T: It has a bit, I mean, I am absolutely more comfortable getting ideas out without being held back by the fact that I’m concerned how it’s going to come off how I sound. I know areas I’m comfortable with and areas I’m more willing to explore – I wouldn’t mind being pushed a bit though, you know?

LAC: Prior to, you were just writing music to play on the bass and now you’re singing and also a solo act. Is there a way you balance your expression between your instrument and your vocals as you become more comfortable?  

T: Yeah, a little bit. It’s funny because sometimes I’ll see footage and if I start playing, I’ll stop singing because it’s difficult for me (to do) both at the same time. But for the most part if I’m playing something solid and steady, it’s easier for me sing. But a lot of the time with the music, we try to use improv as much as possible and sometimes they get mixed up.

LAC: So it’s almost like, once one switch is turned on the other gets turned off.

T: Yeah, that’s where it can get hairy, but I think that’s also the fun part too because it leaves the door open for other things to happen.

LAC: You’ve said being a bass player it has forced to be creative and determined in a particular way.

T: It’s aided in the melodic structure in music for me in a lot of ways. It’s also like, looking at different examples and bass players in the past as big shoes to fill, but it’s also brings about this thing where there’s this inquisitive thinking on how far I can go playing and singing. There’s a lot to it, but it’s a bit simple when you spend time with it I guess, but you really have to dedicate yourself to it. It’s a funny thing because a lot of the songs, with some of the progressions I can’t outright sing over it. Sometimes I have to literally sit out and think about sustaining my voice over these chord progressions that are going on under it.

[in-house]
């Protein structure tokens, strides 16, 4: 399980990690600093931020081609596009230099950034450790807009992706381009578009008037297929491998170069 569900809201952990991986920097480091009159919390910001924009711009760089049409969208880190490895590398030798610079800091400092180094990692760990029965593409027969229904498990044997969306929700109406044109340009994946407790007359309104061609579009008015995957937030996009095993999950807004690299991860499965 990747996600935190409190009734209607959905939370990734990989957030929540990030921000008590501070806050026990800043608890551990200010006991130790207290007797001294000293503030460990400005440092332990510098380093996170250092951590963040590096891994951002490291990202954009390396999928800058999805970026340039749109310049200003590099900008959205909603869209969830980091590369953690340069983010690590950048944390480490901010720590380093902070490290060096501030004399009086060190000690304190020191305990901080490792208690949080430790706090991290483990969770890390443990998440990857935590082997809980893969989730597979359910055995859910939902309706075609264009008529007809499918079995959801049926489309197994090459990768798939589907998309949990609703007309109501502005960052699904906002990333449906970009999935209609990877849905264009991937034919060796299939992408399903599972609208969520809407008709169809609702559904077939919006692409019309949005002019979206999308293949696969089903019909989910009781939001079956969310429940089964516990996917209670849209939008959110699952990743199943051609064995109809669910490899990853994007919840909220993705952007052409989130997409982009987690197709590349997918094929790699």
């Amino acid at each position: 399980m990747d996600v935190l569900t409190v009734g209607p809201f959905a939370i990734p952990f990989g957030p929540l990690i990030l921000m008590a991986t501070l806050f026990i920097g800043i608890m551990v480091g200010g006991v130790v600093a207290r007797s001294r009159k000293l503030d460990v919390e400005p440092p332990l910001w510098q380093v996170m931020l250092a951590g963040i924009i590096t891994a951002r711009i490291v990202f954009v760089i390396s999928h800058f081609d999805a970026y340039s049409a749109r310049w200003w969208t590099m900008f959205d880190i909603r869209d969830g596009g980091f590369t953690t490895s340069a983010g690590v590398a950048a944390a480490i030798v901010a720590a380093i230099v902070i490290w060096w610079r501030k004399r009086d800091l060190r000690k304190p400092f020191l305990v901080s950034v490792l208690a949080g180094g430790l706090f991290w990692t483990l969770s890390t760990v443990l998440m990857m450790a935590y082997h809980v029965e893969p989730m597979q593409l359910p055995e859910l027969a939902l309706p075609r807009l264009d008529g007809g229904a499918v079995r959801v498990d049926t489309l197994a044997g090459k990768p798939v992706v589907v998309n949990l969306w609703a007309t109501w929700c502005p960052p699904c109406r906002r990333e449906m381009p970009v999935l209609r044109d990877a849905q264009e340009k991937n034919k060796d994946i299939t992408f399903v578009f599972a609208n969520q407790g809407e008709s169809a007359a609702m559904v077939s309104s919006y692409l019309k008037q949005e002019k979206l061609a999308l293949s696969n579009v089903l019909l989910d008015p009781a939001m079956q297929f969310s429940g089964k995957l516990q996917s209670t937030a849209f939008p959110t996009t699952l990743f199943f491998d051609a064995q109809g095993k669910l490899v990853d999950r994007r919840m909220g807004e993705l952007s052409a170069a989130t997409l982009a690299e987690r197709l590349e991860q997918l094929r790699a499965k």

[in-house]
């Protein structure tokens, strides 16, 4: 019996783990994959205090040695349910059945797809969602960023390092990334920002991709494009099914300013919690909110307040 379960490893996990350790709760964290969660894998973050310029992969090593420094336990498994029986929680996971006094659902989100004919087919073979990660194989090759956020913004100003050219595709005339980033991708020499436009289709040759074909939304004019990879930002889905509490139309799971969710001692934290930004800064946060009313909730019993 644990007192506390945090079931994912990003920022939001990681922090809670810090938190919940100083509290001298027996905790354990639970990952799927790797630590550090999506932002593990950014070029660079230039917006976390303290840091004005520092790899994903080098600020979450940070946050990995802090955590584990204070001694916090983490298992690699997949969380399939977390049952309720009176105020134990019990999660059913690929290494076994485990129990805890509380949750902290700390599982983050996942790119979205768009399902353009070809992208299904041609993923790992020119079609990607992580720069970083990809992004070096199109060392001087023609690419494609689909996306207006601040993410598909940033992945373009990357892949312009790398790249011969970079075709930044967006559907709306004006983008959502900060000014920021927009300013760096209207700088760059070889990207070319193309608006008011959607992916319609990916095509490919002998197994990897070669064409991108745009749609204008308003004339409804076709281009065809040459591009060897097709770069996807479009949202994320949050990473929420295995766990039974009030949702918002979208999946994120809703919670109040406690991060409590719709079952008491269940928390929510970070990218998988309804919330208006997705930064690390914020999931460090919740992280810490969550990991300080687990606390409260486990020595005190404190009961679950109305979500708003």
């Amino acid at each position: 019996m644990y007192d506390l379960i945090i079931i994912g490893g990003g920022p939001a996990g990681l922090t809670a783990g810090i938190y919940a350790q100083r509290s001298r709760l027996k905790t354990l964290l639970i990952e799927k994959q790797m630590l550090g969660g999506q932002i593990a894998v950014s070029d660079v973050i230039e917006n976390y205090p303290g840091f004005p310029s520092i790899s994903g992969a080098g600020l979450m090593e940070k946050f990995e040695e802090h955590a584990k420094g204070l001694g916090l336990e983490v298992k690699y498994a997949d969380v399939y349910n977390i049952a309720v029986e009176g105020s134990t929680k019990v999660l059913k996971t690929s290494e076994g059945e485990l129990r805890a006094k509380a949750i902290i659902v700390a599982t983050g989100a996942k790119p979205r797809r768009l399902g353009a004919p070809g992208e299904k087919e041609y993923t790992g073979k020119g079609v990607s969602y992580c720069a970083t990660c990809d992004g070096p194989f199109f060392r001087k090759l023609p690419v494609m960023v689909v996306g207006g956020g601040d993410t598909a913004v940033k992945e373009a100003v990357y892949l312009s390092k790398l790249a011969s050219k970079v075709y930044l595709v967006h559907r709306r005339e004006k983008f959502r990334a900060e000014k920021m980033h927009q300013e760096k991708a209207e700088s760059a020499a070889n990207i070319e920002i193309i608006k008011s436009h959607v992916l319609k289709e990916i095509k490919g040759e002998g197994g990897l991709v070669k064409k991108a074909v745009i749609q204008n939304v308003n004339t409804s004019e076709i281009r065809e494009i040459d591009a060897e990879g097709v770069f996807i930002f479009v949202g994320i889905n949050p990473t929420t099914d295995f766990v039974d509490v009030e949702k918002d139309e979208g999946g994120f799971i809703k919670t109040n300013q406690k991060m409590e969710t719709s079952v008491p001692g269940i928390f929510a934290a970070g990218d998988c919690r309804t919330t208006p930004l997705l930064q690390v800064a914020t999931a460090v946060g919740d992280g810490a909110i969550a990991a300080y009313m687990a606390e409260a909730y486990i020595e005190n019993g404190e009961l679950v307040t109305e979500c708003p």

LAC: It gets super technical to a certain point.

T: Yeah, some of these songs, I’ve gotten good when I’m singing them at home. (laughs)

LAC: Considering the wide range of acts you’ve played with – from Suicidal Tendencies to Mac Miller and The Internet – what are some of the differences when playing with artists of varying caliber and ages?

T: I mean, there are always differences but a lot of the times you just try to feel out the vibe. Everybody has different sets of emotions and things that come with where they’re at, so I try not to over or under estimate anything, I just try to find a good balance to how whatever is going to occur between us musically is going to happen. I remember when I was in Suicidal and they would always be saying to me, “You know this stuff ain’t no joke, you gotta take it seriously,” and yet it felt really simple to me. The funny thing is that most of the time, when someone can’t tell you what they’re not hearing, that’s the part that’s actually a little bit more difficult. You know, I never judge, I just try to give what I can when I’m involved.

LAC: I’ve heard that you’d love to work with Drake.

T: I think it has to do with the fact that I’m a big fan of Drake, naturally. At the same time I’m a fan of where he comes from. That coupled with the fact that hearing about he’s really in touch with how he feels with his music, no matter what anyone says, he set a trend for people – that it’s okay to be sensitive, it’s okay to be emotional about certain things that happen when before it’s always been about downplaying (those emotions.) It was just something I always appreciated about him as an artist.